1. Lunges: This is a great exercise that works your whole leg and requires no equipment. Alternate legs, resting after sets of 6-10 each leg. Quit before working yourself to failure, letting your legs give out won’t help. If you have a challenging hike ahead or are feeling up to it, you can strap on your pack and load it with weight before doing your lunges.
  2. Squats: This exercise is more challenging but also more rewarding. Stand with your legs shoulder width apart, bend at the knees and lower your posterior down while keeping your back as straight as possible. Stop when your knees bend at 90 degrees, stand up and repeat. You can do these with weight bars or while jumping, but get some professional advice beforehand if you are new to squats.
  3. Band Walks: If you have access to resistance bands, put one around your shins at mid-height and walk in a straight line. Make sure to keep tension in the band, never letting it fall slack and keep your hands on your hips.


Everyone has different limits when it comes to flexibility and balance, so it may be worth getting a personal trainer if you foresee it being a problem. On your own, you can take up yoga which is a great way to better your cardio and range of motion. As far as exercises:

  1. Figure Four Stretch: Lie down on your back and put the sole of your left foot on your right inner thigh. Bend at the waist forward as far as you can and hold for thirty seconds. Switch legs and repeat 6-10 times each.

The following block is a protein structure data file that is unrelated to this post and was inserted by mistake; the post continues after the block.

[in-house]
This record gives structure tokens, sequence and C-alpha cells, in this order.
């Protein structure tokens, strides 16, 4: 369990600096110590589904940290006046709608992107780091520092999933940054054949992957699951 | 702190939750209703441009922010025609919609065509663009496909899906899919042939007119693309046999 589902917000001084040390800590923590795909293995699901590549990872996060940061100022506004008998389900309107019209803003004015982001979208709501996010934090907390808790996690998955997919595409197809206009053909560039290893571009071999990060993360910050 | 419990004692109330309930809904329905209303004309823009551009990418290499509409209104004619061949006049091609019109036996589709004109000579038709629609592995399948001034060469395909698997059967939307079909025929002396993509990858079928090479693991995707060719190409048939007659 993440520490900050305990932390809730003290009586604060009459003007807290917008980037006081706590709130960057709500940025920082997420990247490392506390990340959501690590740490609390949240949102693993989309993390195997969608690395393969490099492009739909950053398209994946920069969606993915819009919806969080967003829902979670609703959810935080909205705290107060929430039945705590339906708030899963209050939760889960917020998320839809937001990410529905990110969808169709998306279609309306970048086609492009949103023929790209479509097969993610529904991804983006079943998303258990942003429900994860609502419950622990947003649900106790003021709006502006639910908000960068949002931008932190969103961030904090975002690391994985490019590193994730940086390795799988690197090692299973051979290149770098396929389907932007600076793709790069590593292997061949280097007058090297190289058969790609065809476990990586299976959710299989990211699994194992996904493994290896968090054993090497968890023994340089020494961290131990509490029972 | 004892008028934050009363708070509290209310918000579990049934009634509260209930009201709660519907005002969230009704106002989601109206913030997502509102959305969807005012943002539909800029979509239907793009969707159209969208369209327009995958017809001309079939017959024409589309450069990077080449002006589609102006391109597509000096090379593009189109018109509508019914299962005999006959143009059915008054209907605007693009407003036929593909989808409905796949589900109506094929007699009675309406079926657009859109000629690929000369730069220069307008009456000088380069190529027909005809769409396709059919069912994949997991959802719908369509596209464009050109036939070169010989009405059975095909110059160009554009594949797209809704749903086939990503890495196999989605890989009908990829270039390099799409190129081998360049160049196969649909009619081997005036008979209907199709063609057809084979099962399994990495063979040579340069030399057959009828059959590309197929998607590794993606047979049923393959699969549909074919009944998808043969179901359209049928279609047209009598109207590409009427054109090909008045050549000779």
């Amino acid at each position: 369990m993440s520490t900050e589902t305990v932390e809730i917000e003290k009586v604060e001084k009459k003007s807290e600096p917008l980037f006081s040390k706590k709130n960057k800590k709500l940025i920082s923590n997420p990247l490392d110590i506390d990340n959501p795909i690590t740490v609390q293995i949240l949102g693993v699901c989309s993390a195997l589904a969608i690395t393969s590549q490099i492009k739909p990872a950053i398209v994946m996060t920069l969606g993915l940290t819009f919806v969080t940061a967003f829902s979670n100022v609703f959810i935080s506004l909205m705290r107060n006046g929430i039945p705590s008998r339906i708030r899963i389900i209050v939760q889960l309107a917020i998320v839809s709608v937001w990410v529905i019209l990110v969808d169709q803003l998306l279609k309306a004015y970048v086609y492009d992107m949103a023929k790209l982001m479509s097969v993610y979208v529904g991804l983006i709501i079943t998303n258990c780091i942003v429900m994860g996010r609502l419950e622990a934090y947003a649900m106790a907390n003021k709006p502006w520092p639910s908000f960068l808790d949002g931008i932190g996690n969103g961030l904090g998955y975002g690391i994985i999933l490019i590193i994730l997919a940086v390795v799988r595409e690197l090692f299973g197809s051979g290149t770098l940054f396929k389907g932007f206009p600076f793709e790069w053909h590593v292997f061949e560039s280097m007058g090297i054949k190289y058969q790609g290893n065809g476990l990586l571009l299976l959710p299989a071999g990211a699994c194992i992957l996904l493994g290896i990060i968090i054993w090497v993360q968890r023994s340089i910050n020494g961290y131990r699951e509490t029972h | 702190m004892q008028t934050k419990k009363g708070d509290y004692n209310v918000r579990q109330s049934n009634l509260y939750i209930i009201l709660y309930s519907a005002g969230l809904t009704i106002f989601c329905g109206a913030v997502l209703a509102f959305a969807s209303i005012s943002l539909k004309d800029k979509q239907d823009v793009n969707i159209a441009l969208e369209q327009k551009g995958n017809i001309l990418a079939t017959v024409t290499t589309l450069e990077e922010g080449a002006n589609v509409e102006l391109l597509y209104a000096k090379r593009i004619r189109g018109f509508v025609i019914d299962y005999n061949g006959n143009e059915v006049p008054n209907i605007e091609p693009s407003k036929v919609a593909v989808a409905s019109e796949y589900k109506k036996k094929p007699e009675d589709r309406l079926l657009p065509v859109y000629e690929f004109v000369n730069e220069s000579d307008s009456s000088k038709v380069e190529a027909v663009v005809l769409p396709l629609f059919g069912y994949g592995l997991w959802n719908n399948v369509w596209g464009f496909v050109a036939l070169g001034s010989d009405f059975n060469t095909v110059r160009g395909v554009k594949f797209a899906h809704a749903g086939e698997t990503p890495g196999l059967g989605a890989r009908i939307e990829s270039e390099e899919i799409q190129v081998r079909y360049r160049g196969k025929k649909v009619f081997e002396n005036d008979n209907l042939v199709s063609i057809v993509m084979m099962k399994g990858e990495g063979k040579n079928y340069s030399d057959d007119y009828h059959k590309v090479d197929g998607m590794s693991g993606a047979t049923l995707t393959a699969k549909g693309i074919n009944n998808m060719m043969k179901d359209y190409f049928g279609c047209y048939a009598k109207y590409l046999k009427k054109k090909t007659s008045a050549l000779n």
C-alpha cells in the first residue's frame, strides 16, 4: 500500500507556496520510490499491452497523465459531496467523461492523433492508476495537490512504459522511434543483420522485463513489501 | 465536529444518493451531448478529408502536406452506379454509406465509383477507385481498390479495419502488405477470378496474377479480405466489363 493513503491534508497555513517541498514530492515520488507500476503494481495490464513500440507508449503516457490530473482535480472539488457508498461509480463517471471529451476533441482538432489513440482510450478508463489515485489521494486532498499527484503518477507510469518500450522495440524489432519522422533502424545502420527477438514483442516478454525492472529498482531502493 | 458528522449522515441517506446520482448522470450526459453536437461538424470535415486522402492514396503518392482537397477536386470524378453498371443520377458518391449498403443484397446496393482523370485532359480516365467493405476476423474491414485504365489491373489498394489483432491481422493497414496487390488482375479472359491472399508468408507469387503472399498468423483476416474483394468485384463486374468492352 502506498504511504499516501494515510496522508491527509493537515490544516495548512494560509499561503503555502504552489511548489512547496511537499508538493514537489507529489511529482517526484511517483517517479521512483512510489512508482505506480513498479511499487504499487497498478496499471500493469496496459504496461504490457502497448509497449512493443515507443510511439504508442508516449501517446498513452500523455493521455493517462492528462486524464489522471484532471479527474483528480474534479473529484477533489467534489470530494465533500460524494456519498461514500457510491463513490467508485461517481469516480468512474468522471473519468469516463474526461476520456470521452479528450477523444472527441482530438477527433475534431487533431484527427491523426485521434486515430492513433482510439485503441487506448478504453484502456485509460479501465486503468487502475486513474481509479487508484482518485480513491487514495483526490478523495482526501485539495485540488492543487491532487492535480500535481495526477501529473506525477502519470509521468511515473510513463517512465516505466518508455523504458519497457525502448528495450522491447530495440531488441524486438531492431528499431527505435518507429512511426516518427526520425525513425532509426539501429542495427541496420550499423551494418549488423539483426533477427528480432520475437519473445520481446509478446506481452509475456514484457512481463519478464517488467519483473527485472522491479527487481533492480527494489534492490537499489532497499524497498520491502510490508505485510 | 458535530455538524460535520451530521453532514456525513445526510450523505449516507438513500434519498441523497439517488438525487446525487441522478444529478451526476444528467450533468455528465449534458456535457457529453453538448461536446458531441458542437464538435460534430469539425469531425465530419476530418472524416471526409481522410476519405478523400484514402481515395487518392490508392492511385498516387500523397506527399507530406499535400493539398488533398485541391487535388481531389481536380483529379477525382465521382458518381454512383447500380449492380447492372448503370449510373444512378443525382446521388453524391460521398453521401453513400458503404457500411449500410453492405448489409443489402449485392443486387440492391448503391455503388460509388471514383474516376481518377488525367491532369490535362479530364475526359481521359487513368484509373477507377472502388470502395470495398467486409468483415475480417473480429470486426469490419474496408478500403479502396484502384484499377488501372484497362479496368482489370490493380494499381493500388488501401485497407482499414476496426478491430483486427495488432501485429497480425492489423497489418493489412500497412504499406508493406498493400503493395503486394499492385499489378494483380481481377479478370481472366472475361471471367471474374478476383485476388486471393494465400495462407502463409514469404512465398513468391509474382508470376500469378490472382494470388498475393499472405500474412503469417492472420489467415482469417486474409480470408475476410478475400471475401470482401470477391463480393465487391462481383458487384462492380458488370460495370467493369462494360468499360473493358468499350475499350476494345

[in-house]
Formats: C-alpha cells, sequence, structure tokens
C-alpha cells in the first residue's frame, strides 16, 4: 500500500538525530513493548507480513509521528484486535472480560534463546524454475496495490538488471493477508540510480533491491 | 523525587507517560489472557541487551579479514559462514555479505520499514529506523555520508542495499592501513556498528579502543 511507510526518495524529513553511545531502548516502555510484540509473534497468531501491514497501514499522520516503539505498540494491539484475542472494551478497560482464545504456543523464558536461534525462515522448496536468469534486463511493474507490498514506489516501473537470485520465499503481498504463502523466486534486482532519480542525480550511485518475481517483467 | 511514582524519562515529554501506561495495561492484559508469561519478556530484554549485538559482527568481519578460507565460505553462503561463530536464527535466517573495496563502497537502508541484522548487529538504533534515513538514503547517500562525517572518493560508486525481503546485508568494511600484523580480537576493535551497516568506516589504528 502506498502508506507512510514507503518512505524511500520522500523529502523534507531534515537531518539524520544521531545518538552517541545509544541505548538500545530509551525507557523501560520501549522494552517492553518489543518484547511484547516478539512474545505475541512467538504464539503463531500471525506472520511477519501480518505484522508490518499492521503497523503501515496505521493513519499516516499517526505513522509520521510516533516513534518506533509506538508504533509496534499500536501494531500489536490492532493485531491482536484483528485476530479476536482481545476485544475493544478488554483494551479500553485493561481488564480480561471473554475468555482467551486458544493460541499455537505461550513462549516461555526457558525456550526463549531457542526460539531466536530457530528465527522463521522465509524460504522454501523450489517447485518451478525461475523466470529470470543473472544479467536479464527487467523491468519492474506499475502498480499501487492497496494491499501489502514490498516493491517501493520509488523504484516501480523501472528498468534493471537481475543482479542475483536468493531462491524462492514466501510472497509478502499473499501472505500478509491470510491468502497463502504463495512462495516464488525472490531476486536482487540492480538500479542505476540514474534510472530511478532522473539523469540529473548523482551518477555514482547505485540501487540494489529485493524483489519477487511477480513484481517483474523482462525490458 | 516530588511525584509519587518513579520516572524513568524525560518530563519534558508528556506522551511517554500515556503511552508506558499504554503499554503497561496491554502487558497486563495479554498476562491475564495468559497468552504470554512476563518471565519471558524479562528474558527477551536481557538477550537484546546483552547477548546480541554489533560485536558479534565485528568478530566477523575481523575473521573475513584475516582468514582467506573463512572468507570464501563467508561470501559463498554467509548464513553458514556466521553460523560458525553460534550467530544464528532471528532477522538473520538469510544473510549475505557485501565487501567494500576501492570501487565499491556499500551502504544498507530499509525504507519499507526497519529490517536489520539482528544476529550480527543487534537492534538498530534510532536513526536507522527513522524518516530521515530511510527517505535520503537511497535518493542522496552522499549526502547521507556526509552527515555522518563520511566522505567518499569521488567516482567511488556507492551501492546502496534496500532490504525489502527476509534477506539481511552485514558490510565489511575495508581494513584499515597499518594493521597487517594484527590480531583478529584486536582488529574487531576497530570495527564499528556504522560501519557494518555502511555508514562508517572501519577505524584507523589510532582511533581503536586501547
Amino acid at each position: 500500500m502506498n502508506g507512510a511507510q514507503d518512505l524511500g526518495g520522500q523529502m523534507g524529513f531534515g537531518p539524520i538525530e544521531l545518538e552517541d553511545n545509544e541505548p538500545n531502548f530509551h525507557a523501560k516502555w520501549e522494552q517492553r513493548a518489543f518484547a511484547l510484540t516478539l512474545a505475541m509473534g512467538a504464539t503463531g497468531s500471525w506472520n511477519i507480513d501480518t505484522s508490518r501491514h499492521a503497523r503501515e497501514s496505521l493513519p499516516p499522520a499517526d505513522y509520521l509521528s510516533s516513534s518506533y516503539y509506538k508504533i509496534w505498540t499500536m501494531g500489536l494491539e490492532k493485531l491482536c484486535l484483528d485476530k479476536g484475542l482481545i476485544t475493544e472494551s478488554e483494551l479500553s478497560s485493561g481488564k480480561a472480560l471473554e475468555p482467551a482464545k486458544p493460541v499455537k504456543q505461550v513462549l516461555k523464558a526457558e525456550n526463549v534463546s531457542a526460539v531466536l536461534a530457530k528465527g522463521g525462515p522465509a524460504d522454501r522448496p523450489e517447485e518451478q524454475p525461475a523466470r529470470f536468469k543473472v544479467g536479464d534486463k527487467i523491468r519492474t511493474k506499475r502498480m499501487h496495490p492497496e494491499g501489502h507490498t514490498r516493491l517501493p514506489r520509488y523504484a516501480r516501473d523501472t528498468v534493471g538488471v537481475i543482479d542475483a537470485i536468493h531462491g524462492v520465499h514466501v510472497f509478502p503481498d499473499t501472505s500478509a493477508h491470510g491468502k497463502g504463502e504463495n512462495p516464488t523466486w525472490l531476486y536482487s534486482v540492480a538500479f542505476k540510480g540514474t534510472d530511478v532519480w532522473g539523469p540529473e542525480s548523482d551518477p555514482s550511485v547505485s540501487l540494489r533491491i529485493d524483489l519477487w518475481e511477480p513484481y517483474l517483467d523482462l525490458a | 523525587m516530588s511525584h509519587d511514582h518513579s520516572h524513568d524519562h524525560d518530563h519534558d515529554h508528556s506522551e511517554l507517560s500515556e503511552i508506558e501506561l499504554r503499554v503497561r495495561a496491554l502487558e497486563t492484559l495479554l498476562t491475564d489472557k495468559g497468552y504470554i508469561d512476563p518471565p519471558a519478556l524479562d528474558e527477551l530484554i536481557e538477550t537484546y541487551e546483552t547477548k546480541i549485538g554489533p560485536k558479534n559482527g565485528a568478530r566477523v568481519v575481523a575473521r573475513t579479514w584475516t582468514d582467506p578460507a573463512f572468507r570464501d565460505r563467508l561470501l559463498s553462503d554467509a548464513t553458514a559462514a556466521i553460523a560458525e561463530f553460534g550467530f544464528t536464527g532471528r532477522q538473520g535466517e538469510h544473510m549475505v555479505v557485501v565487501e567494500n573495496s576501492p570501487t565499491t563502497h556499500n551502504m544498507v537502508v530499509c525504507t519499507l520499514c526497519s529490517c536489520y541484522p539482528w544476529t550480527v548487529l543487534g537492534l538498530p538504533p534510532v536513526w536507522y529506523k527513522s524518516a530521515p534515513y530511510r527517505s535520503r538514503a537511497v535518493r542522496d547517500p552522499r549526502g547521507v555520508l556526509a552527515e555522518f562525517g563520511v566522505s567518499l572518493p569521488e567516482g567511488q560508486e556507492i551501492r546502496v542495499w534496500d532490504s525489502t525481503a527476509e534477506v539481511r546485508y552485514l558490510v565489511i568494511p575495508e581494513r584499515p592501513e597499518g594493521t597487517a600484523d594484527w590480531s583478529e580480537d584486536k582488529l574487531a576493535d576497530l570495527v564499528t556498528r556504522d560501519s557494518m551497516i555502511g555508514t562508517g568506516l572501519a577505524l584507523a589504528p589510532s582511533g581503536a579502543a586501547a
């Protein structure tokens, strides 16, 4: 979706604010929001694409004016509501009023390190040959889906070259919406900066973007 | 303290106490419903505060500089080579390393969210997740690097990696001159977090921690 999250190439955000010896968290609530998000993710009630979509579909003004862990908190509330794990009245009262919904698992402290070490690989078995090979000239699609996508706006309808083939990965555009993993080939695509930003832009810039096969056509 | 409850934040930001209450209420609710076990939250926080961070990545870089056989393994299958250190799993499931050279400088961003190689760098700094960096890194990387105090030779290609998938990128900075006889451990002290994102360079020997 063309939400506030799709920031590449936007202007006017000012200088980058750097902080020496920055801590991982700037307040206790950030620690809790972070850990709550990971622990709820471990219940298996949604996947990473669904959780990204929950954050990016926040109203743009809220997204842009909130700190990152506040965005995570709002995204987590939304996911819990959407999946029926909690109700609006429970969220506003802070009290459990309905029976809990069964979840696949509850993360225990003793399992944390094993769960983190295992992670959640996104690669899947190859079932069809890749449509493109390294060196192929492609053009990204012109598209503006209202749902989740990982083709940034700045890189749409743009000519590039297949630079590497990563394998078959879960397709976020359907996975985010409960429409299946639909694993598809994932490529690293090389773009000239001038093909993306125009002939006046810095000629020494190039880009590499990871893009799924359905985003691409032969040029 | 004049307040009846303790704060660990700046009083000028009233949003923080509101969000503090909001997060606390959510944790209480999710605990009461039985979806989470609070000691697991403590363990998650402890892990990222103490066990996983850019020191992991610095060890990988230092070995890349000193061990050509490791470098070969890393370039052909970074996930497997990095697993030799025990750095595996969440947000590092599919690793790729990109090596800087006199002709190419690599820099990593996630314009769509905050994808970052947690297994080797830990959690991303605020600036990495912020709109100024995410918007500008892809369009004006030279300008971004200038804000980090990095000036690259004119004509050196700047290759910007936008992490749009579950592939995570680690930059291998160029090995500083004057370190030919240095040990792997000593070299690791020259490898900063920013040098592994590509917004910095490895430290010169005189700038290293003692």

2. Leg Raises: Stand with your back parallel to a wall in case you fall and lift one leg up as high as you can. Hold for as long as you can, up to 30 seconds. Switch and repeat 6-10 times each leg. This exercise will help improve balance and reduce the likelihood of falls.

Pace Yourself

Just like you should not charge out there and hike right away, don’t throw yourself into working out hard every day. Alternate cardio and strength days while peppering in some flexibility and balance training. Give your body and mind plenty of time to rest and recover.

How to Prepare for a Hike: Day of the Hike

Now that your body is a well-oiled trekking machine, it’s time to get ready for the hike itself. There are two areas to focus on here: precautions and gear. There are some actions you must take before heading out, and there are some articles of clothing and equipment that you can’t go without.


Taking the necessary precautions can literally mean the difference between life and death. Make sure you do these things before you go.

  • Get a Buddy: Hiking alone can be very dangerous, especially for unseasoned hikers. Always hike with a buddy or group if you can. There are online groups for nearly every hiking area where you can meet hiking buddies like this one in Washington.